Open gastrostomy for noninvasive ventilation users with neuromuscular disease

Am J Phys Med Rehabil. 2010 Jan;89(1):1-6. doi: 10.1097/PHM.0b013e3181c55e2c.


Objective: To report open gastrostomy for ventilator-assisted or -supported patients with altered nutritional status as a result of severe dysphagia and without tracheostomy, translaryngeal intubation, or general anesthesia. Avoiding intubation and general anesthesia decreases the risk of respiratory complications and can prolong noninvasive respiratory management.

Design: The procedure was performed for 62 noninvasive intermittent positive-pressure ventilation users: 44 with amyotrophic lateral sclerosis, 10 with muscular dystrophy including 6 with Duchenne muscular dystrophy, and 8 with other conditions. All had vital capacities <40% of predicted normal. Noninvasive intermittent positive-pressure ventilation was provided in ambient air before, during, and after the procedure. Oxyhemoglobin saturation was maintained at 95% or greater and end-tidal CO2 <40 cm H2O by noninvasive intermittent positive-pressure ventilation and mechanically assisted coughing.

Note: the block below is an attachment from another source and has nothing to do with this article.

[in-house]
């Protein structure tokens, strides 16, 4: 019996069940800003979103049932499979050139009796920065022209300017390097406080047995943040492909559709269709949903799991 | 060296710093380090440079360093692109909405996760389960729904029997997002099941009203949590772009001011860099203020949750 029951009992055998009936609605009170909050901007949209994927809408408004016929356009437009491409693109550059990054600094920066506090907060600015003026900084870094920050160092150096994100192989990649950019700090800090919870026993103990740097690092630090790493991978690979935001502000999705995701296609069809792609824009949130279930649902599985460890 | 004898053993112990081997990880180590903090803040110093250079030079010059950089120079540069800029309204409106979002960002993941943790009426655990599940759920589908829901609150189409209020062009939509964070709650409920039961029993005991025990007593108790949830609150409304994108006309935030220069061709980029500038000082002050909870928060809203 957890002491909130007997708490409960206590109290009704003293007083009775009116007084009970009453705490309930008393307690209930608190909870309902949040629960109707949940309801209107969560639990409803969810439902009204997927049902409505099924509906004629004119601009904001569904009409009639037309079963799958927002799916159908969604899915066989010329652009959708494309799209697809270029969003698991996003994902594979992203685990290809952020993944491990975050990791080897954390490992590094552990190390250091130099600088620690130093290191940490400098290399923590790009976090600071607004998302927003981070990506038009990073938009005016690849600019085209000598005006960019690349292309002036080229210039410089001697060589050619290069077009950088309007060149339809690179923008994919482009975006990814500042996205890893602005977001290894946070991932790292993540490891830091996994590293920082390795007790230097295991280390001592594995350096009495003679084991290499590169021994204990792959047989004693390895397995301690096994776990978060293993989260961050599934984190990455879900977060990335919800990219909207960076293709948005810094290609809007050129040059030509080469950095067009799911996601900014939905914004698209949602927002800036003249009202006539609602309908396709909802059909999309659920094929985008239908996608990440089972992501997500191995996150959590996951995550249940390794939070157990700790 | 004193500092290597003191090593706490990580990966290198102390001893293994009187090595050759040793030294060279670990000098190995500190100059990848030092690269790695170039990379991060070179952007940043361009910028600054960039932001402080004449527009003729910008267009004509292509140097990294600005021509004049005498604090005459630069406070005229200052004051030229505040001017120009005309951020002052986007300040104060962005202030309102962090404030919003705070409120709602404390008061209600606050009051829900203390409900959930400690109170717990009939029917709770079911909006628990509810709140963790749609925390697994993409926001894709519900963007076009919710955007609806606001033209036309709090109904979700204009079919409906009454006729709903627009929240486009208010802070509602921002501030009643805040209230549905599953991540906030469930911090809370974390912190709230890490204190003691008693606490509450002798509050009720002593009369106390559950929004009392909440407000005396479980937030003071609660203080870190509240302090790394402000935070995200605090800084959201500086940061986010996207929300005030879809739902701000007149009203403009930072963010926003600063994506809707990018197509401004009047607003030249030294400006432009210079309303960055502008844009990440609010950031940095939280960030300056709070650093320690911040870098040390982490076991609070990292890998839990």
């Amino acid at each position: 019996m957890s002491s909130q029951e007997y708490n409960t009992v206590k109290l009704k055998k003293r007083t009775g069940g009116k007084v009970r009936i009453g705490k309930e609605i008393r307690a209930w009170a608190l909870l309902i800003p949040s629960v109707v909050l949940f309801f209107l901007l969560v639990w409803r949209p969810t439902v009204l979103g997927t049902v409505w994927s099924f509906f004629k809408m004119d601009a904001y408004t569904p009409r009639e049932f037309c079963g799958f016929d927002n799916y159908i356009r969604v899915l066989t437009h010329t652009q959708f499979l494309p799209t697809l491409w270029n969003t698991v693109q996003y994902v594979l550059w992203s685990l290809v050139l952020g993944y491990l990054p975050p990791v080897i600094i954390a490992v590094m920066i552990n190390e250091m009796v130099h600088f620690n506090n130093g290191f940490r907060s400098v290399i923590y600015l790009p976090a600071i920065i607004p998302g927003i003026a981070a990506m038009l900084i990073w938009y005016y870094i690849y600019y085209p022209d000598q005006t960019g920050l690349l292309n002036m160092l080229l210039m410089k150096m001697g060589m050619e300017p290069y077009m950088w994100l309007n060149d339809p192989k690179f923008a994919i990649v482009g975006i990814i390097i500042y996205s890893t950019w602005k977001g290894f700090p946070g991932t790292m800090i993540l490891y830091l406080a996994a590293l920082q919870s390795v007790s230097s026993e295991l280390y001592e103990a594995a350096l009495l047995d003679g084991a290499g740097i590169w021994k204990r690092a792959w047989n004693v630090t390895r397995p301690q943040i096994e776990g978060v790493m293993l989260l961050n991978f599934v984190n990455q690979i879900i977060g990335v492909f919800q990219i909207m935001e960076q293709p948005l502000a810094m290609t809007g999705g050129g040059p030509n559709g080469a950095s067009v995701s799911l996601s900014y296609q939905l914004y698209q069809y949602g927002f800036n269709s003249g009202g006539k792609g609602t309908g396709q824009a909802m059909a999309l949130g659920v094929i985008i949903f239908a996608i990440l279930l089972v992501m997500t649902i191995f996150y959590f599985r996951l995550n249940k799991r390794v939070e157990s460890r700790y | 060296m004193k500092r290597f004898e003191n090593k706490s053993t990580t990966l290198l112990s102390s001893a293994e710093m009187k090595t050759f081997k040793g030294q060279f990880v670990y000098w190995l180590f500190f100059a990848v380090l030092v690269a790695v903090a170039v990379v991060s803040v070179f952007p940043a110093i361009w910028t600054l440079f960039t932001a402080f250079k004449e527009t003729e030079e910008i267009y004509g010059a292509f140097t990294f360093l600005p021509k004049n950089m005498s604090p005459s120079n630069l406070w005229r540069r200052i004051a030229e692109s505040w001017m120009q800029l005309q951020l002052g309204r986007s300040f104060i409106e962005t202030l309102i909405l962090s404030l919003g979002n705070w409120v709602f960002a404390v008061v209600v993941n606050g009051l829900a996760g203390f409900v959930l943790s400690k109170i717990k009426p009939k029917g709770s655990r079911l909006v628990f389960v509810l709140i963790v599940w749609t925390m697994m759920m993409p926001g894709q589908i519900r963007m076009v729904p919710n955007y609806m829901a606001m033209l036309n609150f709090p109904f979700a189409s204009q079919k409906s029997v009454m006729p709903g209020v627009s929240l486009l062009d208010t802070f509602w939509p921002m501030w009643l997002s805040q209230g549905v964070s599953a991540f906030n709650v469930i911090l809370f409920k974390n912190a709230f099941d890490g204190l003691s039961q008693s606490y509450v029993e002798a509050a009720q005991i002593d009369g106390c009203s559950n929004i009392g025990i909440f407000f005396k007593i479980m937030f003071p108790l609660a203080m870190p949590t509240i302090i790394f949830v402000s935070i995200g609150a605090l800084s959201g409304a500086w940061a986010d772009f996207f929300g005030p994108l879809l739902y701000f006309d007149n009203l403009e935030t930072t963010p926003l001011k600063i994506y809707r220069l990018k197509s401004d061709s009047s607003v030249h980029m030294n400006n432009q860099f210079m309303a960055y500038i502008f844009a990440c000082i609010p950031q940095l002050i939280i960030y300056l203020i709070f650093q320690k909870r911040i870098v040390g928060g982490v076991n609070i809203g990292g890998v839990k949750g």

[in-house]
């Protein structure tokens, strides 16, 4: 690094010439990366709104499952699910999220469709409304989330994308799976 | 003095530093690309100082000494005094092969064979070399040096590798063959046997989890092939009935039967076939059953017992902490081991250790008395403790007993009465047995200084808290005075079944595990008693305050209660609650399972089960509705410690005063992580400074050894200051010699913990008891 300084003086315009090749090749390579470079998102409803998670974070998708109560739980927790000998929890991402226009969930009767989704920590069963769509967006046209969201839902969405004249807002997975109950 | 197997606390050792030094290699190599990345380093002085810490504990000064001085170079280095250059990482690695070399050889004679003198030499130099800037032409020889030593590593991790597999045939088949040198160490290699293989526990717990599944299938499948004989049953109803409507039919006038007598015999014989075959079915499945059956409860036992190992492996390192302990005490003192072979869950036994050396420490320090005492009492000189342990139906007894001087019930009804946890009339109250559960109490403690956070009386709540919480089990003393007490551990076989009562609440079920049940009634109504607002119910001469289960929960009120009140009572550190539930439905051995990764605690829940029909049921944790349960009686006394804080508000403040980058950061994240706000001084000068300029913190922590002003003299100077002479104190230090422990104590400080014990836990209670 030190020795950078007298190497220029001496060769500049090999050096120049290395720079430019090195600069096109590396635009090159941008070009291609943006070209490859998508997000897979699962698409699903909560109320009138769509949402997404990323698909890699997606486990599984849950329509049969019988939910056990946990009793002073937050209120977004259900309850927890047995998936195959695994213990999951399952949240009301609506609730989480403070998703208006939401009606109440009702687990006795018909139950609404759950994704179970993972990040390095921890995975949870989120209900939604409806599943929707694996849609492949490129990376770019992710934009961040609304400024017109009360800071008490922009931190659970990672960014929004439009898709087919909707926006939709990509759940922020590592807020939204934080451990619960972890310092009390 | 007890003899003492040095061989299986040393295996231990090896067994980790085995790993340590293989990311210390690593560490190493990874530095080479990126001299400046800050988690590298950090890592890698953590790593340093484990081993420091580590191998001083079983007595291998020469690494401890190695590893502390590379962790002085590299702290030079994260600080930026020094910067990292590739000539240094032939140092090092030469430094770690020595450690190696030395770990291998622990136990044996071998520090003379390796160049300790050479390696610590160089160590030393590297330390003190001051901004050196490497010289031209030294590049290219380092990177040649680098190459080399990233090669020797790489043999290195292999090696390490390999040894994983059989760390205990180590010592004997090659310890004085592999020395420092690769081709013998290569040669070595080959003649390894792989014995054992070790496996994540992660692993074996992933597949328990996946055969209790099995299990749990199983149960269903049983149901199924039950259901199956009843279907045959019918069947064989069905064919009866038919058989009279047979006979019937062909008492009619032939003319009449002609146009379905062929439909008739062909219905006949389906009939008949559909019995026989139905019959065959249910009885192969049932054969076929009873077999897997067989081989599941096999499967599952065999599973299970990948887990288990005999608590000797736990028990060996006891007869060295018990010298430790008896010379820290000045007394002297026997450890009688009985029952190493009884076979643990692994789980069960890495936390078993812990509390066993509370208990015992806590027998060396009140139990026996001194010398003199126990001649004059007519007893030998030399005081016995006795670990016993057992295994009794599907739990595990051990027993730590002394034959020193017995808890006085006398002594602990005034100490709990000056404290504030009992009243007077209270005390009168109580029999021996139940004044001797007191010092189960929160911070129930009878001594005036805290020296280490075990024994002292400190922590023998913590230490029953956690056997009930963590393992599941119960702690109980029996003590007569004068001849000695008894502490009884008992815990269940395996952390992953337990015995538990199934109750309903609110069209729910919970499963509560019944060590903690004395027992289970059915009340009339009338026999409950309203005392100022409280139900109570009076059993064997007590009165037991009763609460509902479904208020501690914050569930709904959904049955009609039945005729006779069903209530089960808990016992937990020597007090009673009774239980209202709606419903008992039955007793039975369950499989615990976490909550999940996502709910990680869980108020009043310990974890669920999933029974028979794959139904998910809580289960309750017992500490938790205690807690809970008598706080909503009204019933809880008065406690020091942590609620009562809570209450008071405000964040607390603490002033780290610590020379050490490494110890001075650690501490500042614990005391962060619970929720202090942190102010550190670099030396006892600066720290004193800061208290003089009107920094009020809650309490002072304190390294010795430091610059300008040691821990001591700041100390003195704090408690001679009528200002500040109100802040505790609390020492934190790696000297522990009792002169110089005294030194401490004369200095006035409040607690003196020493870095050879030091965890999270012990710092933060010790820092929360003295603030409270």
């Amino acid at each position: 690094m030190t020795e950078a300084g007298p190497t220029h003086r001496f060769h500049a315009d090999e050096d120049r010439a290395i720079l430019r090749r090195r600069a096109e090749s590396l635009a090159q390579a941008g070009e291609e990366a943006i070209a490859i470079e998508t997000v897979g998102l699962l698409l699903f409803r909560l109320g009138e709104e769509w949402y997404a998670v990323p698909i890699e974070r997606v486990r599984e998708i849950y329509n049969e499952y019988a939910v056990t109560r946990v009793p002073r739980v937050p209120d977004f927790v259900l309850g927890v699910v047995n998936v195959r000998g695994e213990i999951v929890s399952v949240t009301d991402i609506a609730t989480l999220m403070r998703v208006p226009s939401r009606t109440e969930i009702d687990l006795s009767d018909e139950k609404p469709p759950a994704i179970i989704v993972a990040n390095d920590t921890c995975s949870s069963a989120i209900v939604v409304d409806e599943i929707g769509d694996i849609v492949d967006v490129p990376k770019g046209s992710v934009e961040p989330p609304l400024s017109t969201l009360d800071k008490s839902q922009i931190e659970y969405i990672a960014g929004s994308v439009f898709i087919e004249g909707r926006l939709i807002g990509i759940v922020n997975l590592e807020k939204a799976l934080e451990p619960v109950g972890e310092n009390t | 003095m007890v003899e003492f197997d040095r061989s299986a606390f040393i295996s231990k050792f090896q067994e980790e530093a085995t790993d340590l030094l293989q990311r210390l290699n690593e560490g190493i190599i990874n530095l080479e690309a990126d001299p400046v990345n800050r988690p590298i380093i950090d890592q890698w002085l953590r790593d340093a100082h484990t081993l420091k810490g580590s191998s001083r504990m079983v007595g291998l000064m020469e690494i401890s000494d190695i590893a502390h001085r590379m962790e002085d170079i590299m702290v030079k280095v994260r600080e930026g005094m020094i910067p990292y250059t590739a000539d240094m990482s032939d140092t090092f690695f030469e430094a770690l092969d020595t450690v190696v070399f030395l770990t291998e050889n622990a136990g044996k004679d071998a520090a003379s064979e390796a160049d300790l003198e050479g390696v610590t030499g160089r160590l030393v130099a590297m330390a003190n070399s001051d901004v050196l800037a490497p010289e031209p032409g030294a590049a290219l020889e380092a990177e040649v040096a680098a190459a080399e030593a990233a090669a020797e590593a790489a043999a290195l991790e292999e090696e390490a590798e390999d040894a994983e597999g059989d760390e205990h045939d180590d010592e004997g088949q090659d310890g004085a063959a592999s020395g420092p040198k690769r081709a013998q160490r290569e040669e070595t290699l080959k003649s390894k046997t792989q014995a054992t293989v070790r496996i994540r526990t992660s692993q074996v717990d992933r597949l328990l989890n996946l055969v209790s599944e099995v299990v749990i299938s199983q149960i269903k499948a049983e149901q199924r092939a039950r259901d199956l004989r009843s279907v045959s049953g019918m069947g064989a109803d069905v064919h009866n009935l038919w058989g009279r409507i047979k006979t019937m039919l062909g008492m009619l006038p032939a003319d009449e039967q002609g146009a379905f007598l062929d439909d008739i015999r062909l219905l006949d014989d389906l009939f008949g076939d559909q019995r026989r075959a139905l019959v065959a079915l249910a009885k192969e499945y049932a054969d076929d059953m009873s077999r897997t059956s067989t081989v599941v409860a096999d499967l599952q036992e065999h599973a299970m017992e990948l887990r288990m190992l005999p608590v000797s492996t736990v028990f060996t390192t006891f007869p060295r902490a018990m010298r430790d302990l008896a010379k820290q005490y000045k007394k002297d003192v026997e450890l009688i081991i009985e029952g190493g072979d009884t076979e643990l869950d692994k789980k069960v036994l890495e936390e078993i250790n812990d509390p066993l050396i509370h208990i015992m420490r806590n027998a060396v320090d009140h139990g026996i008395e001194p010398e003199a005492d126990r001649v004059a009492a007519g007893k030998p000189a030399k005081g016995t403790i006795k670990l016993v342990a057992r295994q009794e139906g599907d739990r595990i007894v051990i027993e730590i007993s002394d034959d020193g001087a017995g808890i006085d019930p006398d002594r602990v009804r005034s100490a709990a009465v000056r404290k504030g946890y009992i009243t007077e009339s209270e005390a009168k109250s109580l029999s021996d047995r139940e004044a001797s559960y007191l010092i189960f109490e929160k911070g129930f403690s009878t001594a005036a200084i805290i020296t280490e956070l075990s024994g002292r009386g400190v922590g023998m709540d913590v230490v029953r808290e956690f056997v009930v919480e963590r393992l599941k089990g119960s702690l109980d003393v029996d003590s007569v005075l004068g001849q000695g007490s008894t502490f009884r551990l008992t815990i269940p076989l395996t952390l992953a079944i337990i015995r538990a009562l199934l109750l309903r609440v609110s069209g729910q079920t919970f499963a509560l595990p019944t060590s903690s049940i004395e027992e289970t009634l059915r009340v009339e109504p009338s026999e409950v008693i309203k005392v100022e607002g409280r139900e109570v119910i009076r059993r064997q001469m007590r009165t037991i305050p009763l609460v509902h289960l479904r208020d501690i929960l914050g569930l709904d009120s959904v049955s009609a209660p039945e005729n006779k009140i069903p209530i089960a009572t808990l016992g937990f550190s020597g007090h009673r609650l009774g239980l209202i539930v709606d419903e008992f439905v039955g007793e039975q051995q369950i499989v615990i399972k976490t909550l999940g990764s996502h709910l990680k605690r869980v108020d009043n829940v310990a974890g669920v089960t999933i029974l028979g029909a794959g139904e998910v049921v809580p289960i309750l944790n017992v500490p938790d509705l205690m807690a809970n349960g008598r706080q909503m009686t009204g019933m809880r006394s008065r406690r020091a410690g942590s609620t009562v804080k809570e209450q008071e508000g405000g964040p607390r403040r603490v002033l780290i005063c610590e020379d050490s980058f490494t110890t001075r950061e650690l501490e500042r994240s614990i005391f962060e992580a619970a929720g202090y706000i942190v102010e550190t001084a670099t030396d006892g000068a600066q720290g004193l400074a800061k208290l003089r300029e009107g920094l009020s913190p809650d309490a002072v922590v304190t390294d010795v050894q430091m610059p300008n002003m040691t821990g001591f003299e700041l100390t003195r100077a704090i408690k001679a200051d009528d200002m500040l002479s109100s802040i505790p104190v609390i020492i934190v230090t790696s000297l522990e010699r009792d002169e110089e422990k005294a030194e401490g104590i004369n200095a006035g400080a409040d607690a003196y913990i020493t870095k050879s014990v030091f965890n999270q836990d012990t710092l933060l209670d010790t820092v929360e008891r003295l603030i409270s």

Results: There were no complications of the procedure. All patients gained weight subsequently. Mean postgastrostomy survival was 38.8 +/- 6.2 mos with 26 of the patients still alive. Eighteen of the 62 patients had no ventilator-free breathing ability before, during, or after the gastrostomy. Fifty-one patients eventually lost all ventilator-free breathing abilities without tracheostomy.

Conclusions: Open gastrostomy can be performed safely without airway intubation or general anesthesia for patients with little or no autonomous breathing ability. It permitted continued survival without tracheostomy despite loss of all ventilator-free breathing abilities for 51 patients.

MeSH terms

  • Adult
  • Anesthesia, Local
  • Deglutition Disorders / etiology*
  • Deglutition Disorders / surgery*
  • Female
  • Gastrostomy / methods*
  • Humans
  • Intermittent Positive-Pressure Ventilation*
  • Male
  • Middle Aged
  • Neuromuscular Diseases / complications*
  • Young Adult